And this is where the story ends. The last day, just four miles from becoming a Triple Crown.
As I understood it at the time, Jordan could come pick me up, but not until late afternoon. So I waited until it was fully light out to start getting ready, primarily because there were a couple of videos that I wanted to shoot. Jake was already gone down the trail by the time I came outside. It only took a couple of minutes to pack up after that (see video), and I was hiking by 8:30.
Moments after I turned the lights out the previous night, a headlamp light came darting across my tent. The wearer wandered around the area for a while but was very quiet and respectful, and I ended up getting quiet, peaceful night’s sleep. When I came out of my tent the following morning, I found out that that headlamp belonged to Shitshow, who was camped the other side of the trail. He was another sobo putting in 25 mile days, looking to head all the way past Breitenbush Lake that morning. I took a selfie and headed on to let him get to his busy day.
The first couple of miles was a climb, and while it wasn’t a particularly difficult climb, it did get the heart pumping. I started walking a bit after 8, and once I was at the highest point along Summit Butte an hour later, I knew I had an easy day ahead. The trail was mostly clear and rock-free. It was either downhill or level for the next 12 miles.
I woke up at 3 something, but managed to get back to sleep until my 6am alarm went off. I tried to pick up my watch to silence it, but something about the way I was sleeping made me lose all sensation in my hand.
While I was packing up in the dark in my tent, I heard someone walk around and start a truck and drive off. I was worried someone was going to come around at any time upset that I was camping there. After packing up completely, I learned that I was indeed in the area where they let PCT hikers camp when I saw “Day Use” written on the TP bar in the toilet. The day use area is the where hikers p for free. The toilet itself, while clean and kept in good repair, featured engraved graffiti from hiker trash going back as far as the early 90s. Dozens and dozens of hikers who just couldn’t bear to Leave No Trace and formed a little bit of history.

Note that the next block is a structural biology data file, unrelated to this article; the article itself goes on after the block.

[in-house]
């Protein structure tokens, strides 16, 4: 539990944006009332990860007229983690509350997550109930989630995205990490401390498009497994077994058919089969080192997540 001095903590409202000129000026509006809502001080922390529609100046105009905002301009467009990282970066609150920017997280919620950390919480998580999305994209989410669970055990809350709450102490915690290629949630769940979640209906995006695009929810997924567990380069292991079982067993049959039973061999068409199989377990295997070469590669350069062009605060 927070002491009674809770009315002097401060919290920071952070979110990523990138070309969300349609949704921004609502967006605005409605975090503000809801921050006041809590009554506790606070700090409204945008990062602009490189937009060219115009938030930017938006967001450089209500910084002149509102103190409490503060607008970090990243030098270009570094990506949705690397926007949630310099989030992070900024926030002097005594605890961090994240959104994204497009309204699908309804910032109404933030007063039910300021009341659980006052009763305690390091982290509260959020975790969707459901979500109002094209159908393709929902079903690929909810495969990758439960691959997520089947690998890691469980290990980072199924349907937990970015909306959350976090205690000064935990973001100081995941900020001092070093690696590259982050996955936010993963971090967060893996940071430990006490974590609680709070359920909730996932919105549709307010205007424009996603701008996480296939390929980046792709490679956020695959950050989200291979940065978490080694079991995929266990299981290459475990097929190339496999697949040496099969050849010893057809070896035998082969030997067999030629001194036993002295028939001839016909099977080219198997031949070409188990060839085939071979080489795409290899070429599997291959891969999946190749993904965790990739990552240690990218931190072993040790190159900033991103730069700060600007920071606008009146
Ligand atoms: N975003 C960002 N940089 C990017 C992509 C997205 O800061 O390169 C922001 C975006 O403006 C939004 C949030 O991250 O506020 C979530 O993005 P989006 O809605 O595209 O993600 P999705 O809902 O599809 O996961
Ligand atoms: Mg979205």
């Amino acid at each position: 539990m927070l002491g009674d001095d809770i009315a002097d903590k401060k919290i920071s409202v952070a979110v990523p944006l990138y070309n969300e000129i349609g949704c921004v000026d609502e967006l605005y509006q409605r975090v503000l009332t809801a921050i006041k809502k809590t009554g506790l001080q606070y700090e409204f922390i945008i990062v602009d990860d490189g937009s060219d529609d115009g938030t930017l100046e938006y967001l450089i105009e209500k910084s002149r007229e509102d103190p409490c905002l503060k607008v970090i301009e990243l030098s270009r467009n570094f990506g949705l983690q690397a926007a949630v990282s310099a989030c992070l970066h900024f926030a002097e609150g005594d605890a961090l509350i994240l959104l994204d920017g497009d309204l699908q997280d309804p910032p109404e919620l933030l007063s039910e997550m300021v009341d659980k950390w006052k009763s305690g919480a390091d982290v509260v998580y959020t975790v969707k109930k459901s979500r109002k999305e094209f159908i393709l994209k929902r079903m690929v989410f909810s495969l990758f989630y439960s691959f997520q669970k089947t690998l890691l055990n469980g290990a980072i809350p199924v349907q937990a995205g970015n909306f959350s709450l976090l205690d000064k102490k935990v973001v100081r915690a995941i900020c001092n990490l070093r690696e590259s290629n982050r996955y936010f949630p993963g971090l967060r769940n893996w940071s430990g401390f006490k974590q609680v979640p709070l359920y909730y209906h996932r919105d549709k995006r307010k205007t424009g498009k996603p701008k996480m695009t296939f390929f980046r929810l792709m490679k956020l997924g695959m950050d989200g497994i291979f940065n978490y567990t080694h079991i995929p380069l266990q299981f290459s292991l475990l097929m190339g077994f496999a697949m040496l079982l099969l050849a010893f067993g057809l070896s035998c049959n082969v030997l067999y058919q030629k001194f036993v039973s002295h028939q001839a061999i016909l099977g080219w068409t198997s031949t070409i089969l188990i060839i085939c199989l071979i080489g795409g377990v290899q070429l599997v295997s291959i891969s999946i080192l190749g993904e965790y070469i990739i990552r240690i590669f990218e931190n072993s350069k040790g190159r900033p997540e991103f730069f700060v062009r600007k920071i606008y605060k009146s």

I woke at 4, went back to sleep, and started getting up and eating in the dark around 5:30, including a little blog work. I was working by headlamp until past 6:30, and I decided to stitch a couple more holes in my gloves. Found the ear tip for my headphones in my tent while packing, but probably won’t be using them much anyway to save battery. Since there weren’t any random people or deer in my campsite this time, I got started hiking by 7:30. It was light out, but just barely. The sun was on the other side of the mountain and I was in the shade all morning.
I woke up around 5:30 or so on my own. I’m still vaguely on East Coast time circadian rhythmically speaking. I woke up pretty sleepy and wanted to go back to sleep, yet I could not. I realized I hadn’t put the cap on my mattress air valve and the pain from lying there was because it had leaked down overnight. I reinflated it then kind of laid awake but sleepy until I could hear the muffled sound of my 6:30 alarm. There were vague hints of the outside world maybe eventually getting lighter, but I wanted a bit more light before I started. So I had breakfast, worked on this blog until 7, then spent another half-hour sewing up a couple of seams on my gloves and getting myself ready for the outside. The sun was actually up by the time I emerged.
In the past 5 months, I haven’t been home for more than a week at a time. Within 5 days of heading back home from Albuquerque, I was on a plane to Southern Africa, where I spent nearly a month. While I was there, the PCTA reported that the Lionshead fire closure–the only piece of the PCT I was missing–had reopened. I got back and started putting together videos and photos to make a documentary of that whirlwind tour, but before I had a chance to make a lick of progress on that, I was swept off to the lakehouse to work for two weeks. While I was there, I booked a flight to Oregon, and three days after I returned home, I was already leaving again. By the time you read this, I’m home again, but who knows for how long?